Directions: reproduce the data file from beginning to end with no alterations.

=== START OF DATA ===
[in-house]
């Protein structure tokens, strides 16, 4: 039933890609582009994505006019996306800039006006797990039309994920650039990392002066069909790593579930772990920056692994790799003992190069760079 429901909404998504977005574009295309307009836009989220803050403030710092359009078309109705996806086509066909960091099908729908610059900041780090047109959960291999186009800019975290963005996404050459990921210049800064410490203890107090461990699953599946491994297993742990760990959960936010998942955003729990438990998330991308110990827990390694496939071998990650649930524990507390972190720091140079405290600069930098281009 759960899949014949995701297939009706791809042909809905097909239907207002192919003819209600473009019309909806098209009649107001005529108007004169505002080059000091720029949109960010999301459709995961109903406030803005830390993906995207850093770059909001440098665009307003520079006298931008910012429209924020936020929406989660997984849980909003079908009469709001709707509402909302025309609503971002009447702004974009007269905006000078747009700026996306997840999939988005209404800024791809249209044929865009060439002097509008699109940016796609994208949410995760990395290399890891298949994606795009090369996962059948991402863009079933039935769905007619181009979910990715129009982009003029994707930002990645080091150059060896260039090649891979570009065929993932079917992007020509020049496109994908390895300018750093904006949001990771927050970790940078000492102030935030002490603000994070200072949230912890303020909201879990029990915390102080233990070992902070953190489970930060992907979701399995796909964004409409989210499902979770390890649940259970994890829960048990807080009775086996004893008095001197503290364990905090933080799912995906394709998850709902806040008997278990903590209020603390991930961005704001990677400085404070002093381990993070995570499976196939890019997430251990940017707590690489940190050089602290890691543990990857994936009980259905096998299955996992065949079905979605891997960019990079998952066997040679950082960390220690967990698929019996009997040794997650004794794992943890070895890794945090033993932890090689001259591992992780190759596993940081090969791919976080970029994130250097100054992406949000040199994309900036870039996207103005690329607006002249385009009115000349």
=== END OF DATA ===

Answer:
[in-house]
């Protein structure tokens, strides 16, 4: 039933890609582009994505006019996306800039006006797990039309994920650039990392002066069909790593579930772990920056692994790799003992190069760079 429901909404998504977005574009295309307009836009989220803050403030710092359009078309109705996806086509066909960091099908729908610059900041780090047109959960291999186009800019975290963005996404050459990921210049800064410490203890107090461990699953599946491994297993742990760990959960936010998942955003729990438990998330991308110990827990390694496939071998990650649930524990507390972190720091140079405290600069930098281009 759960899949014949995701297939009706791809042909809905097909239907207002192919003819209600473009019309909806098209009649107001005529108007004169505002080059000091720029949109960010999301459709995961109903406030803005830390993906995207850093770059909001440098665009307003520079006298931008910012429209924020936020929406989660997984849980909003079908009469709001709707509402909302025309609503971002009447702004974009007269905006000078747009700026996306997840999939988005209404800024791809249209044929865009060439002097509008699109940016796609994208949410995760990395290399890891298949994606795009090369996962059948991402863009079933039935769905007619181009979910990715129009982009003029994707930002990645080091150059060896260039090649891979570009065929993932079917992007020509020049496109994908390895300018750093904006949001990771927050970790940078000492102030935030002490603000994070200072949230912890303020909201879990029990915390102080233990070992902070953190489970930060992907979701399995796909964004409409989210499902979770390890649940259970994890829960048990807080009775086996004893008095001197503290364990905090933080799912995906394709998850709902806040008997278990903590209020603390991930961005704001990677400085404070002093381990993070995570499976196939890019997430251990940017707590690489940190050089602290890691543990990857994936009980259905096998299955996992065949079905979605891997960019990079998952066997040679950082960390220690967990698929019996009997040794997650004794794992943890070895890794945090033993932890090689001259591992992780190759596993940081090969791919976080970029994130250097100054992406949000040199994309900036870039996207103005690329607006002249385009009115000349």